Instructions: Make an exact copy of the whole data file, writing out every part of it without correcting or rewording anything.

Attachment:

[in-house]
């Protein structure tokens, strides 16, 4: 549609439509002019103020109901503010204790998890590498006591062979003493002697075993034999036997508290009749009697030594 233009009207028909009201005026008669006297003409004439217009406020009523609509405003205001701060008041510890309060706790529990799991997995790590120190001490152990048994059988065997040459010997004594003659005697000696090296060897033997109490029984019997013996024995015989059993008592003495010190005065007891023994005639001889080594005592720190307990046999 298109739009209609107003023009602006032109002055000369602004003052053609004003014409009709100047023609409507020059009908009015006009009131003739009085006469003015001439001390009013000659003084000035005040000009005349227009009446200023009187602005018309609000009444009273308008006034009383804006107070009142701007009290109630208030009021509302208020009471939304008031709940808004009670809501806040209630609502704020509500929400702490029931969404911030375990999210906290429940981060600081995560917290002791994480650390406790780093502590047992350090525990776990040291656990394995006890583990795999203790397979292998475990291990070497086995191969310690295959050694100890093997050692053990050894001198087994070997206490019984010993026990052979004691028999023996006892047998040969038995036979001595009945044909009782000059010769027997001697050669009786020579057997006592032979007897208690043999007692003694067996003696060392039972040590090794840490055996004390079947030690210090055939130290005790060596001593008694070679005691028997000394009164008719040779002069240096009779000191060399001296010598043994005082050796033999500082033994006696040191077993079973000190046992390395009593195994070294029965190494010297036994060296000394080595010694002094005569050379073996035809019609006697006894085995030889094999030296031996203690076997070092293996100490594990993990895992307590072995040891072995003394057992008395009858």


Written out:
[in-house]
């Protein structure tokens, strides 16, 4: 549609439509002019103020109901503010204790998890590498006591062979003493002697075993034999036997508290009749009697030594 233009009207028909009201005026008669006297003409004439217009406020009523609509405003205001701060008041510890309060706790529990799991997995790590120190001490152990048994059988065997040459010997004594003659005697000696090296060897033997109490029984019997013996024995015989059993008592003495010190005065007891023994005639001889080594005592720190307990046999 298109739009209609107003023009602006032109002055000369602004003052053609004003014409009709100047023609409507020059009908009015006009009131003739009085006469003015001439001390009013000659003084000035005040000009005349227009009446200023009187602005018309609000009444009273308008006034009383804006107070009142701007009290109630208030009021509302208020009471939304008031709940808004009670809501806040209630609502704020509500929400702490029931969404911030375990999210906290429940981060600081995560917290002791994480650390406790780093502590047992350090525990776990040291656990394995006890583990795999203790397979292998475990291990070497086995191969310690295959050694100890093997050692053990050894001198087994070997206490019984010993026990052979004691028999023996006892047998040969038995036979001595009945044909009782000059010769027997001697050669009786020579057997006592032979007897208690043999007692003694067996003696060392039972040590090794840490055996004390079947030690210090055939130290005790060596001593008694070679005691028997000394009164008719040779002069240096009779000191060399001296010598043994005082050796033999500082033994006696040191077993079973000190046992390395009593195994070294029965190494010297036994060296000394080595010694002094005569050379073996035809019609006697006894085995030889094999030296031996203690076997070092293996100490594990993990895992307590072995040891072995003394057992008395009858």